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Discussion in 'Effects [BG]' started by hieronymous, Mar 29, 2004.
Man, totally +1!!!
PS: Wish I had a Pearce too...woulda/shoulda/coulda...maybe ???...
I lose respect for people that lose respect for pick players. Steve DiGiorgio said it best:
"When speed/death metal was in its early days every band had drummers that could fly on double bass drums and guitarists that could pick so fast their hands looked blurry. But unless the bassist was using a pick the not-so-fleeting fingers trudged along half speed."
That's the exact truth. In any sub-genre of metal, if you listen to a lot of the earlier stuff you'll hear a pick slashing against the string instead of the bassier tone of fingers. Cliff and DiGiorgio and Harris and Trujillo and a lot of other people played/play with fingers, but don't diss pick players (specifically in metal) for playing with a pick.
It's one thing if it's in jazz where you're "supposed" to play with fingers, then I'd say "okay, his lines aren't that difficult but he plays with a pick, what's the deal?" but I still wouldn't be all like "OMGZORZ RESPECT LOST LOL"
I respect Newsted because he played balls to the wall with a pick. Playing with a pick is harder than it looks because playing with a pick for 2 and a half hours straight every night for two years takes it's toll on your hands, no doubt. Maybe it's just because of my computer use, but playing with a pick makes my hand hurt pretty badly after 15 minutes.
David Ellefson is a hell of a bassist, but when you're playing Holy Wars, it's kind-of hard with fingers, trust me. Pick playing is about tone and comfort. Pick playing is easier to notice as well, because if you take somebody playing one riff with a pick and then take somebody playing the same riff with fingers at the same volume, fingers will be lower.
I can ramble on here but I won't...people have to learn that pick playing was a must at one time because people had seemingly robotic legs that could pump out double bass for seemingly an hour straight and people had arms/hands that could make their hands look blurry.
Christian Olde Wolbers and Byron Stroud of Fear Factory use alot of distortion.
Jason was the heart and soul of that band from the minute he joined. Why? Because you could see in his playing and his attitude what he was about. That dude was given more **** than any bass player deserves (especially one at his level- watch that pathetic excuse for a flick Metallica: Some Kind of Monster and see what really took place), and still managed to make it happen for years. When I saw him last summer on Ozzfest, with Voivod, then later on in the evening with Ozzy, people were cheering as loud for him as they were for Oz himself! And in the Voivod signature line, the other guys left b/c everyone was just talking to Jason. I got the meet the guy and talk to him for a few minutes, and he was as real a-mega star as you'd ever meet. Zakk was over a table or so, and was throwing stuff around trying to wrestle Jason on the ground, etc.., acting all dumb. Jason was cool, calm, collected and talked to every fan with sincere interest. He was the only reason I stayed with 'tallica as long as I did, and was a helluva lot better bass player than their ex-third guitarist. When James says about Cliff, "I couldn't believe what he was playing was even bass, not some funked up weird guitar", I have a hard time seeing you as a "bass" player... And Trujillo? The wannabe samurai whiskey monkey thing crap? Please. James should've stayed away.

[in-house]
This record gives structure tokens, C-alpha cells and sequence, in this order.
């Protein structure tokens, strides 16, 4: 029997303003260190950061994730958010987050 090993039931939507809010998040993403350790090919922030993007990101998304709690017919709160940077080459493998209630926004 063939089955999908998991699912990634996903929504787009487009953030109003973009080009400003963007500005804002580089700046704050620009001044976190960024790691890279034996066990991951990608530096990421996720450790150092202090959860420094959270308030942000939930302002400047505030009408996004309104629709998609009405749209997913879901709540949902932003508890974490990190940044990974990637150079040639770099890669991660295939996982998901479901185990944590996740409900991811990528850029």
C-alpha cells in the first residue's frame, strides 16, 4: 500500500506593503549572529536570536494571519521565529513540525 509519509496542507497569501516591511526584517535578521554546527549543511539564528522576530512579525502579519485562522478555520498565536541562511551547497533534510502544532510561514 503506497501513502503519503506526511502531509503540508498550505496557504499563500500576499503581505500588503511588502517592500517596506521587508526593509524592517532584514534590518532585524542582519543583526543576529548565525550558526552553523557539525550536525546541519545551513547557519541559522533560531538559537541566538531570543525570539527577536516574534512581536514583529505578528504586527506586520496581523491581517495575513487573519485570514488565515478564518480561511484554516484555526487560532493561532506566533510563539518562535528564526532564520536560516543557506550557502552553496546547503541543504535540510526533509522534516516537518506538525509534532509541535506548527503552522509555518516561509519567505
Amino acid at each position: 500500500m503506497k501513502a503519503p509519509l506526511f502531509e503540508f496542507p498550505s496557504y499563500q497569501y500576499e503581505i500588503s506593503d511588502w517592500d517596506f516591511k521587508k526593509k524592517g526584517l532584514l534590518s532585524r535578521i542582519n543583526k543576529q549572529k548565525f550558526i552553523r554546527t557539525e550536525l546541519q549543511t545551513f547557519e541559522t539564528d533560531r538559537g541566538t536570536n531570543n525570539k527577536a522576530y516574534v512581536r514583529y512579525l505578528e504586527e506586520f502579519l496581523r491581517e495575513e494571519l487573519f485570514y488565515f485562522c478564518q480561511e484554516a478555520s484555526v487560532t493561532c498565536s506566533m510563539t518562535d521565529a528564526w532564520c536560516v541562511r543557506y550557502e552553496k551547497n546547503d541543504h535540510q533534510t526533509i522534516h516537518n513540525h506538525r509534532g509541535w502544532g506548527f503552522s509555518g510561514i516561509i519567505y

you forgot major thirds
Jimmy Fernandez from The God Machine ! A major influence for me.
He played an all black a Fender Jazz Bass through an Ampeg SVT II Pro,with an 8x10" cabinet.
The only made two LP's, the second came out after his death...
"scenes from the second storey" and "one last laugh in a place of dying..."
Listen to the first song "dream machine". It begins with a distorted (Digitech PDS-1550) bass !
The rest is just pure rock with a lot of energy and rhythm.
Eh? Which two songs? I know one was My Friend Of Misery, which was a good song, but what else?
Paul Barker wrote the book of HUGE industrial tones!
Plus, I gotta give a +1 to Dave Edwardson. As a bonus, both of them are two of the nicest guys you could EVER meet, and I'm proud to call both friend!
@hieronymous:ELECTRIC WIZARD!!! sorry, i got excited. love that band.
Maybe I missed it but I can't believe no mentioned McCartney! http://youtu.be/MPjDMZiuhbQ
Jim Lea of Slade, he had built in distortion on his bass.
I guess I'll add myself to the list I have always had a distorted sound going as far back as I can remember. For years I ran Marshall Majors and SVTS together. I still have that stuff but run Hiwatt most of the time these days. My first distortion was a Ibanez Tube Screamer bought when they first came out. In my pedal board now I have a Soviet Electro Harmonics Big Muff and a Ibanez Bass Tube Screamer.